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City in pickle over new pickleball lines



Attorney urges council to remove lines before local tennis courts get bad reputation

By Matt Ward – Sun Advocate Editor

Price City leaders found themselves in a bit of a pickle after a local attorney addressed the city council last week.
Attorney Joane Pappas White told council members the city made a serious mistake when it installed pickleball lines on three local tennis courts several weeks ago.
White went before the council during last Wednesday’s meeting and urged them to take immediate action to remove the new lines, which she said threatened the integrity of local high school competition as well as the courts’ sanctioning under the U.S. Tennis Association. She was there representing the Community Tennis Committee, a group of officials and residents who planned and helped finance the city’s tennis courts beginning in 2011.
“In the process of coming before you tonight, I want to start by clearing the air here. No one has ever been against pickleball, although a few of us had to look it up,” White said. “There seems to be some kind of miscommunication through part of this that this was going to somehow remove the young people from the junior high and public from using the courts for pickleball. That was never the issue, the issue is not the people, it’s not the game, it’s the lines and what they did to an extremely important asset of this community.”
White suggested the new pickleball lines—only about a month old—affect tennis games by distracting players.  
Pickleball is played on a smaller court and uses a lower net. The balls are generally plastic with holes in them. Rackets differ between the games as well. Pickleball rackets are plastic or composite and look more like oversized ping pong paddles. The game can be played in singles or doubles play like tennis, but the service game differs in that servers in pickleball serve underhanded.
White said the Community Tennis Committee would rather see pickleball enthusiasts use temporary tape lines, because now if the city wishes to remove the lines, it could be a costly repair for taxpayers.
The attorney suggested if the city used the original builders of the tennis courts, removing the lines and refinishing the surfaces would cost about $21,000 for the three courts where pickleball lines were installed.
It cost only about $2,000 to install the pickleball lines, Mayor Mike Kourianos said.
All six of the city’s tennis courts originally cost $610,000 to install. The price included installing state-of-the-art tension-wired concrete to prevent surface cracking.
The tennis courts, though owned by the city, were erected through a partnership between city and school board.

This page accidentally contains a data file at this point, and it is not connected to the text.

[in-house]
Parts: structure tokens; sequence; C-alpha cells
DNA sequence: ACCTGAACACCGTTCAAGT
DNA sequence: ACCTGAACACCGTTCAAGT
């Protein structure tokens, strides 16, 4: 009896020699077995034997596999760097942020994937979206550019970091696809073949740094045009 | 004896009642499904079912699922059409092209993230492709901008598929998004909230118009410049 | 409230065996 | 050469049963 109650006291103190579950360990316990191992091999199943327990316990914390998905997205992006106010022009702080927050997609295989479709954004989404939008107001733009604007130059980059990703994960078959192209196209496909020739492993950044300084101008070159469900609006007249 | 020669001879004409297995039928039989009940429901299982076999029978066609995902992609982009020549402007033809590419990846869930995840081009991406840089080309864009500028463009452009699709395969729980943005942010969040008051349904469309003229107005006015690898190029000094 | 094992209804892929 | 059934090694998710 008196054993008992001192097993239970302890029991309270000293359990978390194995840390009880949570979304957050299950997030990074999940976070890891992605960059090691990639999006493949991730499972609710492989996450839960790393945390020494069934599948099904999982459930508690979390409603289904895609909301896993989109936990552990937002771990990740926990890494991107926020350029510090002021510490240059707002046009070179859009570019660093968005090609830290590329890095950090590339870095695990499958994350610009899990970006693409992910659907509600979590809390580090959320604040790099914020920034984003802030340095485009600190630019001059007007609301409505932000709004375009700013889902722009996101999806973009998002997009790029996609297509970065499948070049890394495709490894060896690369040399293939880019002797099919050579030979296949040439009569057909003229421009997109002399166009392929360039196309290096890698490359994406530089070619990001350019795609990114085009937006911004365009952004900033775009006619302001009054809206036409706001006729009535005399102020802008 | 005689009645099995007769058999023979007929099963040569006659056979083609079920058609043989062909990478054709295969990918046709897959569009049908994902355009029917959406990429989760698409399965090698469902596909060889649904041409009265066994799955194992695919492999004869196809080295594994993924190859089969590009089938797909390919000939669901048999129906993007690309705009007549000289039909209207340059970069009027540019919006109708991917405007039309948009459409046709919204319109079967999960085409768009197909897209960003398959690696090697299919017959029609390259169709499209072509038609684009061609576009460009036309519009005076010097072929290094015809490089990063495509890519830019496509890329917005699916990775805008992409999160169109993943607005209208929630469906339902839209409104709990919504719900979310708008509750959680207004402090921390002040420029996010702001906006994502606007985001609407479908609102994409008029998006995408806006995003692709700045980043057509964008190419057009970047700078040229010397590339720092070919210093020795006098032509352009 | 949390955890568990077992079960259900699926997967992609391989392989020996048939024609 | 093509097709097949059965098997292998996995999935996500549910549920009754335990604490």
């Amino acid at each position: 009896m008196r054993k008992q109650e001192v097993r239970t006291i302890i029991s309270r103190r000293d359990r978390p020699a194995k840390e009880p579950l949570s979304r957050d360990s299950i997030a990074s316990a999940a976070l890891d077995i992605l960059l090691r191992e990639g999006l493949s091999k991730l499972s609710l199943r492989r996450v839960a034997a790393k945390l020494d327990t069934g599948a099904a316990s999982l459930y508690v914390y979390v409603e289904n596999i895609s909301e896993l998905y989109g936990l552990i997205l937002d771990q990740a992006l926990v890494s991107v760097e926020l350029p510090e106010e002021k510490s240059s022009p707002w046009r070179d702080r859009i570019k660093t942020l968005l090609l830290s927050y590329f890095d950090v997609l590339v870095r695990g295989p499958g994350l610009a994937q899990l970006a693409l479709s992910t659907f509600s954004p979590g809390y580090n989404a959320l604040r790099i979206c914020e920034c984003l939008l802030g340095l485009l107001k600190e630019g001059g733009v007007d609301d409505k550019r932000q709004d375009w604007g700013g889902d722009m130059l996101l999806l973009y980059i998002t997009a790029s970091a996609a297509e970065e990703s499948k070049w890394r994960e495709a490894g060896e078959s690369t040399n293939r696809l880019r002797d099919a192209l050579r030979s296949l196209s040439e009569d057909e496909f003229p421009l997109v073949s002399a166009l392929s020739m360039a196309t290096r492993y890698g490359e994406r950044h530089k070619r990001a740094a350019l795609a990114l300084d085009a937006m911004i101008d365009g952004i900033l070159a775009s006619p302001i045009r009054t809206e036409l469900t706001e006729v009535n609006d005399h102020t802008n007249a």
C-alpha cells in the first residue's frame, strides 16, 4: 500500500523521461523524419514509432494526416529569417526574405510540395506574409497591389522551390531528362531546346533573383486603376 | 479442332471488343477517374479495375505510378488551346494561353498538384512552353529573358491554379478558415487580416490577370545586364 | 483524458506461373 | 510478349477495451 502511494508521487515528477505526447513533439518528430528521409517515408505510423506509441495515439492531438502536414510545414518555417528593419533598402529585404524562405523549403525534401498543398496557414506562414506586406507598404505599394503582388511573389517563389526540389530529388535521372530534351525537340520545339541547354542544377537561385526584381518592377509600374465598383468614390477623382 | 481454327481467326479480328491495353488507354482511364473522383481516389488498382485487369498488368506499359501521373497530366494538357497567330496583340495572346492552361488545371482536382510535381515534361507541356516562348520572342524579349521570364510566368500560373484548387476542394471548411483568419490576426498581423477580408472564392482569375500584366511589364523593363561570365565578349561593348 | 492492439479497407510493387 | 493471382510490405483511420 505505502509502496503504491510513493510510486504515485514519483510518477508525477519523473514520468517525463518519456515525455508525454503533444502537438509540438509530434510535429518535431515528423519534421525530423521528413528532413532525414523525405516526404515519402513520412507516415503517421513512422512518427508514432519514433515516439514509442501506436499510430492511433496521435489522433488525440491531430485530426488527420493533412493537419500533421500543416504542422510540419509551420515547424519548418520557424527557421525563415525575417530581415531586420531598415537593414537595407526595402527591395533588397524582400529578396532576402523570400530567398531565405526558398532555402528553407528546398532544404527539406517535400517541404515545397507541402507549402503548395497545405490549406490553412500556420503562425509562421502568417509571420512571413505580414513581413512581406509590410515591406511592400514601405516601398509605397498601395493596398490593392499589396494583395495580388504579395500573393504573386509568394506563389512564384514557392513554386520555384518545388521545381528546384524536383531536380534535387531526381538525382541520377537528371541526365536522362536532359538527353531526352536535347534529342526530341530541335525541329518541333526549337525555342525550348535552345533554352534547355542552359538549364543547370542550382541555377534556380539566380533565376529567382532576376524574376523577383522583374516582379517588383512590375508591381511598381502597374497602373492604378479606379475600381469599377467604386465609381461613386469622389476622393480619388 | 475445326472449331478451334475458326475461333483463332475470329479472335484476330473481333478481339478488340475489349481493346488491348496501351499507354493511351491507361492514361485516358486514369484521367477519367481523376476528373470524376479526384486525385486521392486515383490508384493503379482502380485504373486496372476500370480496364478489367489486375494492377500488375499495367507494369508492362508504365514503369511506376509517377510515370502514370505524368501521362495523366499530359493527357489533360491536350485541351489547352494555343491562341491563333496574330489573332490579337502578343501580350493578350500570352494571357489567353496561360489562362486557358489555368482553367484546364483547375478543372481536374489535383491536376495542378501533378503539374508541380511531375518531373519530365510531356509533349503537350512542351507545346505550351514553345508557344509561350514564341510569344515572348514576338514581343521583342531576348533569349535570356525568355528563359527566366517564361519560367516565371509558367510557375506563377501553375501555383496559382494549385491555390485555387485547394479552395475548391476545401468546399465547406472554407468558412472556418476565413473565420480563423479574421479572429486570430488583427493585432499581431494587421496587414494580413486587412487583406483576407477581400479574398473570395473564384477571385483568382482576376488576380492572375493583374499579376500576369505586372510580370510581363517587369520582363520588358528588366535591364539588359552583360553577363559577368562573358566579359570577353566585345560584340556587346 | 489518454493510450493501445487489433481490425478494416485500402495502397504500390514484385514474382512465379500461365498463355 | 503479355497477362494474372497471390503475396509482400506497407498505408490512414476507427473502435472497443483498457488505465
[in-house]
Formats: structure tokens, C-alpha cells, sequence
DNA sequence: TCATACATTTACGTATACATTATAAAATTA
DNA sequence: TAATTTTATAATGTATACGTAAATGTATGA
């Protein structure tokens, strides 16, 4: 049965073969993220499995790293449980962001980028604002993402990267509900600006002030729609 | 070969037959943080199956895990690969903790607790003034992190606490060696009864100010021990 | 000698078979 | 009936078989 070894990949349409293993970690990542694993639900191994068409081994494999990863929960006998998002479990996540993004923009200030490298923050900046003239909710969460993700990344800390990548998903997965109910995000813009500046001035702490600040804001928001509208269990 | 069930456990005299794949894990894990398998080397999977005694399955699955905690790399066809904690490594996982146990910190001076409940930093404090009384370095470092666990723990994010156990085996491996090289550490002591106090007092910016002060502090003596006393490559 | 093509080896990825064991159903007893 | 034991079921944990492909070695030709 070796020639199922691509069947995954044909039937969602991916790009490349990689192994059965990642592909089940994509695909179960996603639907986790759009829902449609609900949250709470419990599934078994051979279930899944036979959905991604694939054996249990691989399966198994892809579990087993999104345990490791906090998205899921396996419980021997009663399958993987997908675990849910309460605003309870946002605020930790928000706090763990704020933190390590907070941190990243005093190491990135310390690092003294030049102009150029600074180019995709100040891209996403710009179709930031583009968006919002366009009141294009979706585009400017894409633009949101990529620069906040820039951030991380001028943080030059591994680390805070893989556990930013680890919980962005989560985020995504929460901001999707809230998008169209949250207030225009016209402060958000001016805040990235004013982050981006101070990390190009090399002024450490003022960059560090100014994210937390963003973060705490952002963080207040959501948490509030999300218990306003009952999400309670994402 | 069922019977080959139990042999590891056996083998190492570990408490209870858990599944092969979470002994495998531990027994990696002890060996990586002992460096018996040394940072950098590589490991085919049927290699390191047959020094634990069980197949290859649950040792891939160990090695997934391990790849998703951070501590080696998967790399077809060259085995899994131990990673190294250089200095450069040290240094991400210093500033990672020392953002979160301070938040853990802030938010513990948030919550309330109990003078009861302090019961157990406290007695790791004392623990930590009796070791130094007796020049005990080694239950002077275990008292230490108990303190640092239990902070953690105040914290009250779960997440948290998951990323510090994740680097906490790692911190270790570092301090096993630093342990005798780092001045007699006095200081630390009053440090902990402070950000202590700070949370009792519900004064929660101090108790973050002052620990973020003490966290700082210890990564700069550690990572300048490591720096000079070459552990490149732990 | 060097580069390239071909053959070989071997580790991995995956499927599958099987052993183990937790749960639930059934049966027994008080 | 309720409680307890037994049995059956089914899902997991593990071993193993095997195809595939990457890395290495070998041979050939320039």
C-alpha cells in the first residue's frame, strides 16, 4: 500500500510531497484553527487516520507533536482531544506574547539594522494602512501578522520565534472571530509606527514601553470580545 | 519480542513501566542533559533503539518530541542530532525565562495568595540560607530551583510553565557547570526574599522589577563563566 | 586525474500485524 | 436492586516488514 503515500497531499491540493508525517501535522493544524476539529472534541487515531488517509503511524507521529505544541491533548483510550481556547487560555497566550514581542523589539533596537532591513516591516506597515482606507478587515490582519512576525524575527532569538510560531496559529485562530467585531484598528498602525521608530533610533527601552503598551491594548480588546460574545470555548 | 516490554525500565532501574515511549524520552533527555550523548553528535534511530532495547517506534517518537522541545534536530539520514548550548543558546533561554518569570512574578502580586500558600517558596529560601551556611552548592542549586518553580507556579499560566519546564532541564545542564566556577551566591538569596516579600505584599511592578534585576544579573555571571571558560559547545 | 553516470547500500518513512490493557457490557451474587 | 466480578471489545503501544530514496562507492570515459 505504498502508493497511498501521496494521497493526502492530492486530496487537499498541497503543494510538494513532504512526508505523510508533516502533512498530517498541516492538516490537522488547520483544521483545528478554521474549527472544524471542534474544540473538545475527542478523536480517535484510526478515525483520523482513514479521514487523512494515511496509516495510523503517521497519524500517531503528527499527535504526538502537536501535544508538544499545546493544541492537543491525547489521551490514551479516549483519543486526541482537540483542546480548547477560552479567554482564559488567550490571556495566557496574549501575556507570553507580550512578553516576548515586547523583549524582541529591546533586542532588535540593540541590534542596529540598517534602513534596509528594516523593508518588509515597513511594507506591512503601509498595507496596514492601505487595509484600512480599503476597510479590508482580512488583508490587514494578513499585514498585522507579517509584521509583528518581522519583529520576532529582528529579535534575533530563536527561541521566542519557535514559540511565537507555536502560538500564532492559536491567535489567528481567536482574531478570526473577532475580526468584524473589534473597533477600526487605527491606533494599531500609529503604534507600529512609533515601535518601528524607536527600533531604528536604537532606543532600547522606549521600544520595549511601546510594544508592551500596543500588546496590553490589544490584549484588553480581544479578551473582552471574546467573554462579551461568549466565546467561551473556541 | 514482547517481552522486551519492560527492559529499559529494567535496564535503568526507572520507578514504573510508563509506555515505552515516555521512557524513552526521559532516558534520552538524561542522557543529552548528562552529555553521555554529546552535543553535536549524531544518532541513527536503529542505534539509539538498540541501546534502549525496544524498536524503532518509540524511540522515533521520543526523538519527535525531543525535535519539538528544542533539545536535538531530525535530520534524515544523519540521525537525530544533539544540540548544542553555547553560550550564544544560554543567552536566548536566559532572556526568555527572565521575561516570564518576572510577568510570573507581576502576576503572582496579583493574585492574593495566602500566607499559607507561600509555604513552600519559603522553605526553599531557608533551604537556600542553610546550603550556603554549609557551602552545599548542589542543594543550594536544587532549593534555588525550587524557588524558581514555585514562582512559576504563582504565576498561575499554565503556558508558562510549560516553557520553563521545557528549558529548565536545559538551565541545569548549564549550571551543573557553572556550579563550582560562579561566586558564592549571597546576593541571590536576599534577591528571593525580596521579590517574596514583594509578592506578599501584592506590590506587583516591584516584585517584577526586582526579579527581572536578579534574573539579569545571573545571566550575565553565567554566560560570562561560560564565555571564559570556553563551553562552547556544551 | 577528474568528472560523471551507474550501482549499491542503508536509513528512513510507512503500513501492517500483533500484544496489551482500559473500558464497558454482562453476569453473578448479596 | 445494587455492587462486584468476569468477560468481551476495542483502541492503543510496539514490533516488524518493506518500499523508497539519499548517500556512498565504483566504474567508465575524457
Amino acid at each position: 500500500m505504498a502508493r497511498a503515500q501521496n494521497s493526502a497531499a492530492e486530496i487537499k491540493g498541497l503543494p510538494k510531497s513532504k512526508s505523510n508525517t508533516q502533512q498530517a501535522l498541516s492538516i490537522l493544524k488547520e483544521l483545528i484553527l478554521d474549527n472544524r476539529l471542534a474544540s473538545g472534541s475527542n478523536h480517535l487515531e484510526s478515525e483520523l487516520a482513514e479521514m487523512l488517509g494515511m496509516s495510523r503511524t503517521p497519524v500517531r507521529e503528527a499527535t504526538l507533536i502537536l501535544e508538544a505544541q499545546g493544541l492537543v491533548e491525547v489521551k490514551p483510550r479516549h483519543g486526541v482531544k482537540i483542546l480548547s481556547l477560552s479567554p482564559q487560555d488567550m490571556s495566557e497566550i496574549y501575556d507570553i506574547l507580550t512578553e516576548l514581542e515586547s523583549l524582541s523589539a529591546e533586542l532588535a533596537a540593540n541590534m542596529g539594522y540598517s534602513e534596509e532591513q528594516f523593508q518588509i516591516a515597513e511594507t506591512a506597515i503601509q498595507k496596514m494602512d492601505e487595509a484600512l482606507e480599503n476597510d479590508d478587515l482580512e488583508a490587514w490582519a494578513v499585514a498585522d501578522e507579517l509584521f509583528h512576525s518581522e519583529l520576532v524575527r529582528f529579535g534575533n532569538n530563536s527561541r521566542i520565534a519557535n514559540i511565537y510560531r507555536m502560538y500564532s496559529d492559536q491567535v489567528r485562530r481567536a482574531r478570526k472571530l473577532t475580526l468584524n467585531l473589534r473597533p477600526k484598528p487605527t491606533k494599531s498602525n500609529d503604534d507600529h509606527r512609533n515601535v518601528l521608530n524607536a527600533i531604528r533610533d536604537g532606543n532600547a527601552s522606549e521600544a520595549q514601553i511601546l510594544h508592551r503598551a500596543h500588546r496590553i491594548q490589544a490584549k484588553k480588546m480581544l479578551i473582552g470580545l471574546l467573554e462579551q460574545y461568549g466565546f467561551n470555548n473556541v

White illustrated the urgency of removing the pickleball lines and refinishing the courts before winter arrives.
“This is the problem. We have a real small window left here of warm enough weather. Once we start getting freezing nighttime temperatures, they can’t install the paint and the finish and they certainly won’t guarantee it if it starts freezing,” she said. “We have about the month of October to solve this problem.”
But with a potential price tag of $21,000, White’s sense of urgency may be for not, since any unbudgeted expenditure by the city must go through a sealed bid process, which takes time.
Even if, as White suggested, the company slash its price in half and just remove the in-bound pickleball lines, instead of all of them, the project would still require a bid process.
“Mayor, this is our court, we own it and we have to go through our purchasing policy. Since that’s over $8,000, it requires sealed bids. We have to put the project out for bid,” the city’s finance director, Lisa Richens, reminded the council.
Kourianos suggested that because lawyers such as White are now involved—she urged the council to pass a motion as early as its Oct. 10 meeting to fix the tennis courts—the process may end up being delayed longer than October. The mayor said he would like to return to an earlier effort, a committee of school district and city officials, to come up with options to solve the pickleball impasse.
“When we met at the school superintendent’s office, there was a committee formed to come up with solutions. When attorneys get involved, it ties everybody’s hands. So then it makes it tough,” the mayor said. “Can we just put that committee back together and come up with solutions?”
White said she was concerned that too long a delay could impact the high school varsity and junior varsity teams from being ready to play in March. She also suggested that if the courts aren’t fixed by spring, teams from other communities could refuse to attend tournaments in Price.
“I have concerns, committees can take a long time. There are some other issues. I’m trying to cut through it,” White said.
City Councilman Rick Davis said he would have to get a lot more information before he was prepared to make a decision.
“I have never made a decision based on opinion. I need to get the facts, I need to get a lot of information and then come forward and render a (decision). That would be my recommendation, to table this item for two weeks,” he said.
The council agreed to review the topic again at its Oct. 10 meeting.

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